The market may be limited, but current demand remains greater than supply. "We've been sold out for months," says Braunwart. "Right now we've put a cap on sales, and only people currently buying from us can get [Radial Cut gemstones].

We're not offering [them] to new manufacturers, because it appears that the few manufacturers we are selling to are growing their sales as rapidly as we can grow production."

Despite rising demand, the skill and time required to cut gemstones using concave faceting has so far discouraged large, overseas cutting factories from venturing into the arena.

"To mass produce [concavefaceted gems], you would have to train cutters overseas to extreme subtleties," observes Homer. "I don't know that's possible, given all the variables.

Concave faceting is not something you can easily write out a recipe for. It's a handson artist kind of thing, not a thing you can crank out on an automated machine."

"In hindsight, I would never have done it if I knew how much work it would take," admits Braunwart candidly. "It's not a simple thing to do in production. It's hard, it's slow, and you have to convince cutters used to working piecework that they're going to make more not working piecework if they only produce three or four stones a day. Then there's the different varieties of machines that had to be built and rebuilt [to get the results we wanted]. I think most people would abandon [the effort] long before they got into production."

As a result, concavefaceted gems are not readily available in large quantities, and will probably never put in an appearance on television shopping channels or the counters of volume retailers. Yet that very scarcity is proving to be a selling point.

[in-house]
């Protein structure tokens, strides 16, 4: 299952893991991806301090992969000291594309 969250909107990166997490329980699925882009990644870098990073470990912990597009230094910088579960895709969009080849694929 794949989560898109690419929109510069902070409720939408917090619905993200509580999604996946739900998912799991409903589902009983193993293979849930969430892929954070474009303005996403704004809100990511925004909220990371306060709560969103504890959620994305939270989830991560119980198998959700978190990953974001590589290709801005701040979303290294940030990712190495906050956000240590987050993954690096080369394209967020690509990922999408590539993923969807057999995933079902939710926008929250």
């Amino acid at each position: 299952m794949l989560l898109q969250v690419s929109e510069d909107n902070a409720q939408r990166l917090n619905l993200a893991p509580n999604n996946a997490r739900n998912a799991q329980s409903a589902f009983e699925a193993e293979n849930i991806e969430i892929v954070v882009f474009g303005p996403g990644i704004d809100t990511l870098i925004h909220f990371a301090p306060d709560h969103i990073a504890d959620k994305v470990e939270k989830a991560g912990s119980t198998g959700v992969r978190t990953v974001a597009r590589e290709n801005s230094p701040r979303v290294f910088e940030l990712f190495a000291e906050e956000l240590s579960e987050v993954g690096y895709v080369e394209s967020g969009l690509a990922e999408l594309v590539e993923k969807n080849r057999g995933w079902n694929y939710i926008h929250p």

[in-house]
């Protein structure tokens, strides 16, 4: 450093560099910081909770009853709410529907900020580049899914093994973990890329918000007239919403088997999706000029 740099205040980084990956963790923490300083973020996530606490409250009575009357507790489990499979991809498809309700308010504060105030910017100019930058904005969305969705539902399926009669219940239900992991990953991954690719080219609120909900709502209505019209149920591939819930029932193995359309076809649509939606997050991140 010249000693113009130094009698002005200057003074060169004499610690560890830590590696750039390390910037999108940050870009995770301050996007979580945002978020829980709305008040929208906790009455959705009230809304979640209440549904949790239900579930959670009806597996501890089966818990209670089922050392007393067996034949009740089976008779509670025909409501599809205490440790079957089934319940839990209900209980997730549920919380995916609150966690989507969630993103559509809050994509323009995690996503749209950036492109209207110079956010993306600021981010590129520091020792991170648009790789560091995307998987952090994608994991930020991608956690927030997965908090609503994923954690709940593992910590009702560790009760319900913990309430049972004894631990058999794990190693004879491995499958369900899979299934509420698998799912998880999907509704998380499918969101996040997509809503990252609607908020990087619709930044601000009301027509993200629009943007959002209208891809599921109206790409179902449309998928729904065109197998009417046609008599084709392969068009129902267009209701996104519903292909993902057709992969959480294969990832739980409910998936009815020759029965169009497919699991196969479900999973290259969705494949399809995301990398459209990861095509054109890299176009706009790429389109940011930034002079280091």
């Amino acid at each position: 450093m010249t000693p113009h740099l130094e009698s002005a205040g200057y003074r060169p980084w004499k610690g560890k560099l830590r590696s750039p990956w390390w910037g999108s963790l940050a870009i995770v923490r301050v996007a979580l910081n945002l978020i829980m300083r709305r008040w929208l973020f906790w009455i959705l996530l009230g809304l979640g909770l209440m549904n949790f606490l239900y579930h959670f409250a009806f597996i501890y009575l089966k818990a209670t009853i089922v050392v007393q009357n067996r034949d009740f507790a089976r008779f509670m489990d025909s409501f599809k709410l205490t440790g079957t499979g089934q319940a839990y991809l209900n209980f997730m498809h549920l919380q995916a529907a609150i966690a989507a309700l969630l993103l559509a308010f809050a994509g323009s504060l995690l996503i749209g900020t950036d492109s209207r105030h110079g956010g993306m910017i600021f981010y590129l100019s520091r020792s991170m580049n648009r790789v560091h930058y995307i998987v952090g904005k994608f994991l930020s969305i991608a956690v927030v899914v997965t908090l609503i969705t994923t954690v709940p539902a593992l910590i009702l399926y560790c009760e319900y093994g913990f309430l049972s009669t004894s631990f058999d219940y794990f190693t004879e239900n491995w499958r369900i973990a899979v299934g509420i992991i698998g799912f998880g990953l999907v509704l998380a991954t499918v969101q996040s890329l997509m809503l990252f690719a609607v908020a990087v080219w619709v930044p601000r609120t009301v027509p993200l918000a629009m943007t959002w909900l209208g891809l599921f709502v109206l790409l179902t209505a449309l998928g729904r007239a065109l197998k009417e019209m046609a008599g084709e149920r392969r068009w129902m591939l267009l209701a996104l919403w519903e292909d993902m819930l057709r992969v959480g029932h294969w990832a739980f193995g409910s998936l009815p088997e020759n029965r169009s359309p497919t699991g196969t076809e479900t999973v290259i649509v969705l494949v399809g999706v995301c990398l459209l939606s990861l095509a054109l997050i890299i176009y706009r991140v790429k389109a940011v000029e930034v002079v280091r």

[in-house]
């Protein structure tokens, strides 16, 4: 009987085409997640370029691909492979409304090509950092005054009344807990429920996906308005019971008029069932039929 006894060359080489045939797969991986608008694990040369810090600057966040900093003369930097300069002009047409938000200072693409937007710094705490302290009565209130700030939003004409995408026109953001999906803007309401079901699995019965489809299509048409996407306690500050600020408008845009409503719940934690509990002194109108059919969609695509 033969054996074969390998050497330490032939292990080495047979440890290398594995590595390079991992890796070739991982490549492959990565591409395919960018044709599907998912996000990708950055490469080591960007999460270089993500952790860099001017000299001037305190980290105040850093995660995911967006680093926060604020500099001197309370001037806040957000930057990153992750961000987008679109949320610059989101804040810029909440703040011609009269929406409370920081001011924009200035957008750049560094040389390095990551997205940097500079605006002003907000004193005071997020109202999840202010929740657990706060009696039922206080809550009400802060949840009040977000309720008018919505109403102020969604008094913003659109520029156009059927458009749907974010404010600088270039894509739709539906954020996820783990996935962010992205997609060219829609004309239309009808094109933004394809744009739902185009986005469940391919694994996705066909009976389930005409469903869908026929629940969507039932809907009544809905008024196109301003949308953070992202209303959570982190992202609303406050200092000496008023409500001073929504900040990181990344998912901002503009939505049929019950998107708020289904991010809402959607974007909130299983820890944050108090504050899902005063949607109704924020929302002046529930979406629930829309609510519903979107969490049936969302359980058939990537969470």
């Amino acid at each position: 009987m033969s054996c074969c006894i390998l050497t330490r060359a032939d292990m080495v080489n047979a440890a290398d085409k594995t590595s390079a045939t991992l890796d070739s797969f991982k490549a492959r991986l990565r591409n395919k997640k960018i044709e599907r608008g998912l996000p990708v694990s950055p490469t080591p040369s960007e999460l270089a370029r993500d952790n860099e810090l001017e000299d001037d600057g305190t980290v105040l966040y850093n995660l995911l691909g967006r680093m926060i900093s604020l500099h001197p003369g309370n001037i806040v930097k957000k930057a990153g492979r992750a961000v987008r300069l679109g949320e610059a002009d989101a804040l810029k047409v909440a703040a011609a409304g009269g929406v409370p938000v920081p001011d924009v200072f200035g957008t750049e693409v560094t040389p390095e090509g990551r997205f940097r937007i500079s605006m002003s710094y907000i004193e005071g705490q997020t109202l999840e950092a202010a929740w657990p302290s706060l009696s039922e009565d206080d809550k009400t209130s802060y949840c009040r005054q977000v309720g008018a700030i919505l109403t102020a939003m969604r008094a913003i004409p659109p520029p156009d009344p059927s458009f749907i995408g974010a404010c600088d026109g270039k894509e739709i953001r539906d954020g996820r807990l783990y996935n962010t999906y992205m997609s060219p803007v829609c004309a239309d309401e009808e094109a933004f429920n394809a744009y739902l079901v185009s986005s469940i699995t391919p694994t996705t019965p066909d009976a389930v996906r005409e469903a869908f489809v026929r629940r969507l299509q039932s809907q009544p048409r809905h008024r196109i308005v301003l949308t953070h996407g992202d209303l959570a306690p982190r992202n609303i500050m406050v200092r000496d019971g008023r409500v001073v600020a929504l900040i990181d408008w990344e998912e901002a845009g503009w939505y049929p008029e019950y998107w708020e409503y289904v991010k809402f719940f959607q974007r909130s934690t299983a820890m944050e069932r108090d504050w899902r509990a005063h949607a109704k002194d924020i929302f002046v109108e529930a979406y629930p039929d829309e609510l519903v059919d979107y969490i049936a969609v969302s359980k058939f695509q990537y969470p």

"There's a great need and interest for jewelers to set themselves apart from other large, massproduction operations, such as the Internet and television [retailers]," says Homer.

"Concave faceting is ideal for independent designers and independent jewelers looking to bring people into stores with merchandise that is different from the things that can be obtained from the Internet or their TV set."

"In this industry, everyone is looking for something new and different to offer customers," observes McCoy. "We work with custom jewelers more than anyone else, because they want to offer more unique pieces to their customers. The jeweler running a 50percentoff sale is not likely to be our customer [concavecut gems are] really designed more for people who want unique things."

But even if concave faceting turns out to be an item for the connoisseur rather than the masses, it appears to be here to stay. "This increases the brilliance of a gemstone significantly, and for people willing to pay for it, I don't think it's a fad," says Braunwart. "De Beers has driven sparkle into everybody's mind. Everybody wants stones that sparkle more, and these do."

"My dad was told it was a fad that would disappear," observes Zane Hoffman, Douglas Hoffman's son and current president of PolyMetric Instruments. "I don't see that happening. I believe it's here to stay, and I think it's going to grow. There are so many different things that you can do with it, that it's just endless the designs you can create with it."

How it Works

How does concave faceting create so much more brilliance than regular flat faceting? Imagine a typical flat, square mirror, Now push the top and bottom closer together so that the reflective side curves toward you. Than take the left and right edges and curve them away from you so that the whole thing is slightly cylindrical.

The result would be shaped like a single pavilion facet in a concave faceted gem.

If you were to shine a light on the curved mirror's surface, it would act more like a mirrorball than a flat mirror, scattering light away from it in all directions rather than a single beam. In a faceted stone, that reflected light in turn bounces off other facets, and the scattering effect is magnified.

Because the reflected light is diffused rather than concentrated in a single beam, the body color of a pastel gem doesn't get washed out. Conversely, in a gem with a dark color, the reflected light isn't strong enough to illuminate the interior of the gem, and the stone appears darker than it would with flat faceting